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Hampden-Sydney addresses opposition to Bagby Hall removal

Work is underway on Hampden-Sydney College’s (H-SC) campus to create the new, state-of-the-art Pauley Science Center. The work at this early stage involves the removal of historic Bagby Hall, an action which has drawn opposition from some alumni.

A public Facebook group called “Save Bagby Hall” was created April 15. As of Monday afternoon, April 27, the group had 683 members.

H-SC Director of Communications and Marketing Gordon Neal noted Bagby Hall was built in 1922 and was the college’s original science facility.

“It has hosted classes in many disciplines over the years, including — in recent years — modern languages, psychology, and mathematics and computer science,” he said. “Space in the building has also housed various offices at different times, including the career center and the office of global education and study abroad.”

H-SC announced in September 2019 it had received the largest gift in its history, $30 million, from Stanley F. Pauley via The Pauley Family Foundation. College officials said the money would support the construction of the Pauley Science Center.

The center was highlighted in the cover feature story of the fall 2019 edition of The Record, H-SC’s official alumni magazine. At the end of the story, there was a sidebar offering a project overview with the key news that the center would be built on the northwest corner of College Road and Via Sacra.

“The project’s scope necessitates the removal of the aging Bagby Hall, the college’s first science facility, which would have required substantial restoration to remain operational beyond the immediate future,” the overview stated.

In the Facebook group focused on saving Bagby Hall, alumni and some current H-SC students have shared memories connected to the building, expressed complaints about the campus losing its unique appeal, conveyed alternative locations for the new science center and discussed reasons why the building should or need not be preserved.

One of the alumni passionately opposed to the building’s removal is Jay Gaul, part of Hampden-Sydney’s Class of 2005. He noted Bagby Hall is a physical link between Hampden-Sydney’s past and the present.

“The permanence of Hampden-Sydney’s stately buildings has always been a visible sign of the college’s commitment to its history. Students, faculty and administrations come and go, but these beautiful old buildings remain across centuries, and they instruct and form us in ways that nothing new ever can,” he said. “I would like to see the architectural heritage of the Hampden-Sydney I knew conveyed to the next generation of students, because it is an integral part of our college’s culture.”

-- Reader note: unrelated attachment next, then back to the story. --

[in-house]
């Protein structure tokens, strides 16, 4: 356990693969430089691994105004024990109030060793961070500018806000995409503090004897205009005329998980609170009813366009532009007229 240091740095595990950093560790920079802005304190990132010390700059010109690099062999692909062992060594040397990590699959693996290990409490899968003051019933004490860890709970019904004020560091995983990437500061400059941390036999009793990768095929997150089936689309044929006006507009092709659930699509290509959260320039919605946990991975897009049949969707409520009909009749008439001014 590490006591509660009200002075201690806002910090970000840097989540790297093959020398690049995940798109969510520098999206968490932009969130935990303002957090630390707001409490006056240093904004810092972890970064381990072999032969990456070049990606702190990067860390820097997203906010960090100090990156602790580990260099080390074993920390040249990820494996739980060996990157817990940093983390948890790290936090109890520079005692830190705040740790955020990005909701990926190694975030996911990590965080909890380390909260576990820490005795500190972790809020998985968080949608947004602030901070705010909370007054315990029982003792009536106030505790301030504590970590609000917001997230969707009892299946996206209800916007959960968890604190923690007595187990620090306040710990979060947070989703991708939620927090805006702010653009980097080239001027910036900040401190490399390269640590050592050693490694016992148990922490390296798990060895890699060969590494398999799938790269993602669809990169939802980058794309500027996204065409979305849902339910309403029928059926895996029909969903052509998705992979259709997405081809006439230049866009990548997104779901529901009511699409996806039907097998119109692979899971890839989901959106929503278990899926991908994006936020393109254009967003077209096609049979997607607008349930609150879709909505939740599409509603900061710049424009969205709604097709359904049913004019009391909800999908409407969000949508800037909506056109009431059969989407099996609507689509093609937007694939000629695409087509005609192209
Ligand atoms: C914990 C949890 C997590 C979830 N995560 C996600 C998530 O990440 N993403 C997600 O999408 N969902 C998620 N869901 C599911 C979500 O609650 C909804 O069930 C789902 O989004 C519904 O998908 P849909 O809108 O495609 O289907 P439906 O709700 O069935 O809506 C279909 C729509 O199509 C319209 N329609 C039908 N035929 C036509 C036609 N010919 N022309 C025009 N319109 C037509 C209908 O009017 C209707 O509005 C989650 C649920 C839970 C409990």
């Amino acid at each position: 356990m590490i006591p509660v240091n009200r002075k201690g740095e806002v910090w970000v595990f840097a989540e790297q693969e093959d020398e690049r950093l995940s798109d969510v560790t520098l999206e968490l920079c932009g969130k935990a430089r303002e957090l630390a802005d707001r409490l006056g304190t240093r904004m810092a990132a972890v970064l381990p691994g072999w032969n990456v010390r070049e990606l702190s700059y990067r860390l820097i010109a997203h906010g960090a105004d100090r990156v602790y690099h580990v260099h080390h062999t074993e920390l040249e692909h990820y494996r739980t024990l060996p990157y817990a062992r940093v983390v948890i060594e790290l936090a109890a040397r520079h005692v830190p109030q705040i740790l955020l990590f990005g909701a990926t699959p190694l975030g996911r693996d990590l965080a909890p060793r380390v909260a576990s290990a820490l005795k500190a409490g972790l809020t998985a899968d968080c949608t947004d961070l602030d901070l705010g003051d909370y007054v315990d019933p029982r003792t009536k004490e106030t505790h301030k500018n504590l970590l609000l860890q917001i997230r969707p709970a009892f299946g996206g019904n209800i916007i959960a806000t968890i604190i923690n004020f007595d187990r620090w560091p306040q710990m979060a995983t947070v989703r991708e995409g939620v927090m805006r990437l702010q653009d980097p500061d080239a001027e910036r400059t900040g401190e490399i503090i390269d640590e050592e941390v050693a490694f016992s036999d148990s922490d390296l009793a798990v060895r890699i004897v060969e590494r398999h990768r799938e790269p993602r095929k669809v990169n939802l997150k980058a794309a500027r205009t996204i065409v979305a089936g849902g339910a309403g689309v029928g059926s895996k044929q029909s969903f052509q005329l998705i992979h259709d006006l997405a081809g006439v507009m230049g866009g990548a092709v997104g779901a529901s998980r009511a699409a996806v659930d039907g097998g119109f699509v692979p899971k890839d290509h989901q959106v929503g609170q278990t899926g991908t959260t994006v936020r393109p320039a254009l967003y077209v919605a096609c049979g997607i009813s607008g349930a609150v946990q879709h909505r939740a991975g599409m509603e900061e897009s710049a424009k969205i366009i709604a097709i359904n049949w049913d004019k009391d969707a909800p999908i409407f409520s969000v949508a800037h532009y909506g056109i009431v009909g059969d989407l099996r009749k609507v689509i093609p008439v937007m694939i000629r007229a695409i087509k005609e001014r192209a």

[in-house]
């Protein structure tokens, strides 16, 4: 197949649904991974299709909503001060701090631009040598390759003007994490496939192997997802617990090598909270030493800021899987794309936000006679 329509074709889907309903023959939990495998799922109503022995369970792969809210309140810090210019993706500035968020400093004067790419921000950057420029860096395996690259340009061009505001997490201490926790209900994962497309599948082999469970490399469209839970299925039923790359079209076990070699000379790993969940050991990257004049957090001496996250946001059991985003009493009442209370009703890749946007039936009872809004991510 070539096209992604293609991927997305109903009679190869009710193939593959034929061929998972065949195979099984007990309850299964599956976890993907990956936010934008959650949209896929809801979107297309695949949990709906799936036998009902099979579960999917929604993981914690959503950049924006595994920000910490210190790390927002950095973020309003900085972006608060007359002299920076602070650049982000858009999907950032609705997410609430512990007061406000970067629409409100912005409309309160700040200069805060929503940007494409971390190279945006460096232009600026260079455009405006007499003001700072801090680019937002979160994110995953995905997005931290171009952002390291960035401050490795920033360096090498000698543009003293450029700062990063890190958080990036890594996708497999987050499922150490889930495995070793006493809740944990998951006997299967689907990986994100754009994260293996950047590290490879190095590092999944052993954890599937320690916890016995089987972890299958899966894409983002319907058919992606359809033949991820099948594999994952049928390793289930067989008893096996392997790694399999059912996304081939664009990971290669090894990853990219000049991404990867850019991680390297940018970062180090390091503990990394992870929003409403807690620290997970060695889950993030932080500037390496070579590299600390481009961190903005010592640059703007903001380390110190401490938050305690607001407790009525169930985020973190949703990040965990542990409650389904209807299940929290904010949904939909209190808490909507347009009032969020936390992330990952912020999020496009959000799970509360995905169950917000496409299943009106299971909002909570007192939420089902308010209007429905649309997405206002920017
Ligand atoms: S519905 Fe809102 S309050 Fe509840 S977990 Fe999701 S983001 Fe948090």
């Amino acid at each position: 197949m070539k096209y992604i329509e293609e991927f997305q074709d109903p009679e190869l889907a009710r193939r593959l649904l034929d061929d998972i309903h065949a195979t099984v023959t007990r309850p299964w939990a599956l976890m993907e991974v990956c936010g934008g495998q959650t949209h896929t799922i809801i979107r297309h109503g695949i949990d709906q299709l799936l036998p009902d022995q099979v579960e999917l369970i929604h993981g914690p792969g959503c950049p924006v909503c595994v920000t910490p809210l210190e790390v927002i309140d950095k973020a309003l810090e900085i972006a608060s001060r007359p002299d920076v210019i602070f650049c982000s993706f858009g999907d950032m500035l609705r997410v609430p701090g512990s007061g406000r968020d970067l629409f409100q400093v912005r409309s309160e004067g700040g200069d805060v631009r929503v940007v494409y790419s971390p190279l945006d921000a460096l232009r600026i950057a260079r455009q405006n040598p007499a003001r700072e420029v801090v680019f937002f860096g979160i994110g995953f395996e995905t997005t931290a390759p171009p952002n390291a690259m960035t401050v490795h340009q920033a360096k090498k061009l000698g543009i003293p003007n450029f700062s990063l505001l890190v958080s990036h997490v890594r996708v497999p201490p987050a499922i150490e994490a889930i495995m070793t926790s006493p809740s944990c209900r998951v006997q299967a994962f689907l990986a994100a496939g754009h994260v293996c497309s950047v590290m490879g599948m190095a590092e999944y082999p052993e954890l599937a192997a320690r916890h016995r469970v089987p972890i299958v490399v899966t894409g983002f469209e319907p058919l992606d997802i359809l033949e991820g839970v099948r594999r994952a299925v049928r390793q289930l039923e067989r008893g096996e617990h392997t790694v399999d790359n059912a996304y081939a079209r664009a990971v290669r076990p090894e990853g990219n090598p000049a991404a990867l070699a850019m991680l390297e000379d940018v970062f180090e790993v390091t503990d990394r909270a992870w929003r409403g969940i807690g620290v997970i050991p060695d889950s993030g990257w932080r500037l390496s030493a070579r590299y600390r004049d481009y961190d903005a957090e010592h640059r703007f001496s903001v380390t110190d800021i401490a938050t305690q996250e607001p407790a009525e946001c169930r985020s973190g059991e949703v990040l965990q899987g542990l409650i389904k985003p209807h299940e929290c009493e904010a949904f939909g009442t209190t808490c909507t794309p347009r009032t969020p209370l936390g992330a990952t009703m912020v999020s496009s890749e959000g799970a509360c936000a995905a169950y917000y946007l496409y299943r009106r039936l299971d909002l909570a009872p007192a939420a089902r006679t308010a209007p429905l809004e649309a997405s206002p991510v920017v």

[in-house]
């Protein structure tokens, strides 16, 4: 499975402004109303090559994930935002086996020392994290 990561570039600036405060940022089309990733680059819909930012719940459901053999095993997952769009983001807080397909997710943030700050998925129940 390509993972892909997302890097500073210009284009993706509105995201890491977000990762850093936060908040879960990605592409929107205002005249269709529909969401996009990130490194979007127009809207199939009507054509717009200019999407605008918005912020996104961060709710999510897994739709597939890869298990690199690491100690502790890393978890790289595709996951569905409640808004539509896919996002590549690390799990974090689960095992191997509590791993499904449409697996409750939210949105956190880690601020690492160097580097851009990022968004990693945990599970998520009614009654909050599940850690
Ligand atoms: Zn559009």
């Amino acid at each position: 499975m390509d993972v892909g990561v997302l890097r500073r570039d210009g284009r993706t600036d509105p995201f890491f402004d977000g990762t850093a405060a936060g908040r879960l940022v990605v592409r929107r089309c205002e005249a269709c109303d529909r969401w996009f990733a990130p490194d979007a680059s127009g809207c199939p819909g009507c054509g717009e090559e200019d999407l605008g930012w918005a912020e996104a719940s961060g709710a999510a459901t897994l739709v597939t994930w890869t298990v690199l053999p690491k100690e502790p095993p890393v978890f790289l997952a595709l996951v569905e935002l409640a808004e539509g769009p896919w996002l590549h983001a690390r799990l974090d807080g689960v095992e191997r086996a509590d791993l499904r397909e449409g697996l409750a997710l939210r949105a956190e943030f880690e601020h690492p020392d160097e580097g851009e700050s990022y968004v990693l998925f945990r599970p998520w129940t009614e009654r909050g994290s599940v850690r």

In a Monday, April 27, statement, H-SC President Dr. Larry Stimpert said the passion of the college’s alumni is one of Hampden-Sydney’s greatest strengths, and the history of the college was one of the primary characteristics that drew him to Hampden-Sydney.

“Many alumni have reached out to me to discuss the Pauley Science Center project, and I’m always pleased to share my excitement about the project’s many wonderful elements, from the opportunities the Pauley Science Center will provide our students to the restoration of a historic sightline between Venable and Cushing Hall that was an intentional campus design element dating back to the early 19th century,” Stimpert said. “I understand that some have concerns about elements of the project, and I encourage them to reach out to me, too, so that I can answer any questions they may have. While no decision pleases every single person, I understand and respect the passion of those who are so committed to Bagby.”

Stimpert said he assures those individuals that the decision was made following a time-intensive, thorough exploration of options — and with the college’s best interests in mind.

“We are very confident that the Pauley Science Center will strengthen our science program and transform the learning and research opportunities available to our students and that its addition to our campus will position Hampden-Sydney well for another 245 years of forming good men and good citizens,” he said.

He also noted that the feedback the college has received about the project over the last seven months has been overwhelmingly positive.

Bob Pullum, who has been credited with forming the “Save Bagby Hall” Facebook group, has posted in the group about how the conflict over the building has highlighted the need for better communication between the college’s administration and its alumni.

His recent posts indicate that some of that communication is taking place. He wrote Saturday, April 25, that Stimpert has given him a window of time to gather input from the group’s members on the current design of the new Pauley Science Center.